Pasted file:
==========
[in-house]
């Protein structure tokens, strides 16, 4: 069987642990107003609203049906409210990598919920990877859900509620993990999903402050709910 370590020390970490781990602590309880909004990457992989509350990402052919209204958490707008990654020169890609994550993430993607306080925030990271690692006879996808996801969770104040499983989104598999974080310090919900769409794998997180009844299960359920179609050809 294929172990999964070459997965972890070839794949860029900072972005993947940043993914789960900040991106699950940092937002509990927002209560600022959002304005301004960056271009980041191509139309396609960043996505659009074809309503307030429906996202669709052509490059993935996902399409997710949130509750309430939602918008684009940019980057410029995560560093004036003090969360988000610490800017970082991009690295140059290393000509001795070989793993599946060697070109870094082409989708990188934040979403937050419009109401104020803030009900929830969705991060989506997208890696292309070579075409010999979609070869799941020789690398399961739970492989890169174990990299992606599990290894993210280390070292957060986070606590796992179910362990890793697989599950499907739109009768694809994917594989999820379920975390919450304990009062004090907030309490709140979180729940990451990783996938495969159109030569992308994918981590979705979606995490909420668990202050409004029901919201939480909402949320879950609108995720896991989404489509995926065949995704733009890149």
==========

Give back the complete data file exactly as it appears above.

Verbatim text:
[in-house]
């Protein structure tokens, strides 16, 4: 069987642990107003609203049906409210990598919920990877859900509620993990999903402050709910 370590020390970490781990602590309880909004990457992989509350990402052919209204958490707008990654020169890609994550993430993607306080925030990271690692006879996808996801969770104040499983989104598999974080310090919900769409794998997180009844299960359920179609050809 294929172990999964070459997965972890070839794949860029900072972005993947940043993914789960900040991106699950940092937002509990927002209560600022959002304005301004960056271009980041191509139309396609960043996505659009074809309503307030429906996202669709052509490059993935996902399409997710949130509750309430939602918008684009940019980057410029995560560093004036003090969360988000610490800017970082991009690295140059290393000509001795070989793993599946060697070109870094082409989708990188934040979403937050419009109401104020803030009900929830969705991060989506997208890696292309070579075409010999979609070869799941020789690398399961739970492989890169174990990299992606599990290894993210280390070292957060986070606590796992179910362990890793697989599950499907739109009768694809994917594989999820379920975390919450304990009062004090907030309490709140979180729940990451990783996938495969159109030569992308994918981590979705979606995490909420668990202050409004029901919201939480909402949320879950609108995720896991989404489509995926065949995704733009890149």